Aug 04, 2016
By Peter Friedmann

All employees are protected from workplace retaliation.  Retaliation is defined as taking an “adverse action” against an employee who engages in “protected activity.”  What does this mean?  An adverse action includes things like termination, demotion, changes in job duties, assignment to a different shift and a variety of others.  The definition of adverse action is always changing so this list is not complete and does not include all examples of adverse actions that may be taken against an employee.  If an adverse action is taken against an employee who has engaged in protected activity, a claim for retaliation may exist.  You may contact one of our Columbus, Ohio retaliation attorneys to discuss your circumstances.

“Protected activity” occurs when an employee either complains or opposes discrimination (by filing an EEOC Charge for example) or participates in some kind of discrimination proceeding, like an investigation, as a witness or otherwise.  It is important to note that even if you oppose what you reasonably believe to be discriminatory behavior, but it turns out not to be, you are also protected from retaliation.  The key is that your belief, as an employee, must have been reasonable and you must have made the complaint in good faith.  This is something our Ohio retaliation lawyers can help you determine.

Some examples of protected activity include:

  • Filing an EEOC Charge
  • Participating in the investigation of another employee who files an EEOC Charge
  • Cooperating with an internal investigation regarding allegations of discrimination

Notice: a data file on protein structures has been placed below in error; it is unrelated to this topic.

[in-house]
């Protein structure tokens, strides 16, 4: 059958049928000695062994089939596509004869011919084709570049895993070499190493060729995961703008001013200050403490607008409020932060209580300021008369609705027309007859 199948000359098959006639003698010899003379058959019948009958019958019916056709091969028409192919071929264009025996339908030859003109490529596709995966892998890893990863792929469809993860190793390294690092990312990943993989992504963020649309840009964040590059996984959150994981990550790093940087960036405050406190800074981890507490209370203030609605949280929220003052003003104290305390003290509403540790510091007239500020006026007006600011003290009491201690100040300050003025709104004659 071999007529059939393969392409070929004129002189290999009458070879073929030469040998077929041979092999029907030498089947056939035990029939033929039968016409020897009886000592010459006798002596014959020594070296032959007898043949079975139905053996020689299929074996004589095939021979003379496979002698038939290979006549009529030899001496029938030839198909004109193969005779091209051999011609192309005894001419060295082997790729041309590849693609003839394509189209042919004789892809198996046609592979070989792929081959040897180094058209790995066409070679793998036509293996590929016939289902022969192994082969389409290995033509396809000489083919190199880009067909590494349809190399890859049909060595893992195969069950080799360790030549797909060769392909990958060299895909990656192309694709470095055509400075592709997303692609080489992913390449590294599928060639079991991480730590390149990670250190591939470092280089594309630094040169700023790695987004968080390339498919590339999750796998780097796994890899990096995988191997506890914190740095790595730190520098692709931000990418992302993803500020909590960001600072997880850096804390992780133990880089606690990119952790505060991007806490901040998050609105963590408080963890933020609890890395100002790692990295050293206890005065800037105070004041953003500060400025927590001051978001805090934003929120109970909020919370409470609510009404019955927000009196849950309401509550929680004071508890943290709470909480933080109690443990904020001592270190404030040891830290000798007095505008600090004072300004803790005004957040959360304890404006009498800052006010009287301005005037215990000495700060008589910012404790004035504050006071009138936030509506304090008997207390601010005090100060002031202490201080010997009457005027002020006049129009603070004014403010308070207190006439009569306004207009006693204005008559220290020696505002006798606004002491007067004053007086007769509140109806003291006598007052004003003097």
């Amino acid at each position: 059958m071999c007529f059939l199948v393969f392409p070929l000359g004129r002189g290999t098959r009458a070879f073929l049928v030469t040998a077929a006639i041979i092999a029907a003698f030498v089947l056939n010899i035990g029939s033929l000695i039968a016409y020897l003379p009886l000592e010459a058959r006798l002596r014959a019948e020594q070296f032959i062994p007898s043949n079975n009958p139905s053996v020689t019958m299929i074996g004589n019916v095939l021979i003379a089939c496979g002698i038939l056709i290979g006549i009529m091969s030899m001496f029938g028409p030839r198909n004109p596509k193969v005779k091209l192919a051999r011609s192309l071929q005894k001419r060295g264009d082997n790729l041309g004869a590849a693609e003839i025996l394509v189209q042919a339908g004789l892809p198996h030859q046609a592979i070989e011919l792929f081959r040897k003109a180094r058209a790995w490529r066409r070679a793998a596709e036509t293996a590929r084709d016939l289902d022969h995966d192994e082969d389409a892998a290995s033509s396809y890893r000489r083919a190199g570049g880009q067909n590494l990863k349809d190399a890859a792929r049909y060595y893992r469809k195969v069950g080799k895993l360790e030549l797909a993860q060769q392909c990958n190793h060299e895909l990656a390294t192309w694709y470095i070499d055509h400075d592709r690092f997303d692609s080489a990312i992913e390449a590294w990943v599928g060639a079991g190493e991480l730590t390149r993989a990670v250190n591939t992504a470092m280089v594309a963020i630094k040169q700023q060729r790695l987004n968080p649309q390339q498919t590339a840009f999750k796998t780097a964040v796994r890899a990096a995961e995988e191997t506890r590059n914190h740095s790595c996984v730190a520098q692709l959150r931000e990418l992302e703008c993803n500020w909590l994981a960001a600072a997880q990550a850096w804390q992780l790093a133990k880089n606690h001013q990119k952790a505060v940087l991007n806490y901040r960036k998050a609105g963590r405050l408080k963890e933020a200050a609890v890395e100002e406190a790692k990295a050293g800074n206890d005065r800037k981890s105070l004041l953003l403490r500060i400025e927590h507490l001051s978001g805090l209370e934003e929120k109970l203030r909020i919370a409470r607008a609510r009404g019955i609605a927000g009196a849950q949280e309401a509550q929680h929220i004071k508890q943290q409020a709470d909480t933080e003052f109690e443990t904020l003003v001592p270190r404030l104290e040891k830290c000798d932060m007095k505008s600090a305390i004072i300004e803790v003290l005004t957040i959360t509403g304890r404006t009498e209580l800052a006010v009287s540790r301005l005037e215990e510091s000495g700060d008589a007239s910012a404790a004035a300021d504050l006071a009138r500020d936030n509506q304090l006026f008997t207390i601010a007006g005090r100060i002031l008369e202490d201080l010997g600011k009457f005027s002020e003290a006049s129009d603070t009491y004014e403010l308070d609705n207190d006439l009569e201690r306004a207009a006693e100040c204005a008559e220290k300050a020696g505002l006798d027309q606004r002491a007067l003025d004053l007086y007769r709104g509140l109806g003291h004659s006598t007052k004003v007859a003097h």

• Serving as a witness in hearing/proceeding of any kind regarding allegations of discrimination

How do I know if my boss or employer has retaliated against me?  

It can be difficult to determine whether you’ve been retaliated against but sometimes it is obvious.  For example, if the person you’ve complained about becomes aware of and confronts you about it, this can be deemed retaliatory.  There will be other situations where you may just notice subtle behavior.  If the person you complained about becomes aware of it and begins harassing you because of it, this is an example of retaliation.  Keep in mind, only actions that are actually deemed “adverse” as described above are considered retaliatory under the law.

Examples of Retaliation Scenarios

1) If I am a male employee and I complain about what I believe to be a pay disparity between male and female employees, am I protected from retaliation even though I am not complaining about my own compensation?

A: Yes.  As long as you have a reasonable belief that female employees are paid less than male employees, you may question the practice and you will be protected from retaliation for doing so.  Discrimination does not have to be directed at you in order for you to oppose it.

2) I overheard a co-worker make a derogatory, racist remark to another co-worker but did not report it myself.  Human Resources launched an investigation and interviewed me.  I answered truthfully regarding what I heard.  Am I protected?

A: Yes.  Again, the discrimination does not need to be directed toward you for you to oppose it.  Participating in an investigation regarding allegations of discrimination is protected activity and you are protected from retaliation.

3) I am still employed but I feel I was discriminated against, so I filed an EEOC Charge.  My employer was notified of my filing of the Charge and now my boss treats me terribly.  Am I protected?

A: Maybe.  It depends on the type of conduct your boss is engaging in.  Even if it is not considered retaliation, an experienced lawyer can act on your behalf to address the conduct and

If you have questions about whether you are experiencing retaliation because you participated in protected activity, call our Ohio employment lawyers and we can help you.  For more information related to retaliation claims generally, please contact the Ohio Employment Lawyers at The Friedmann Firm.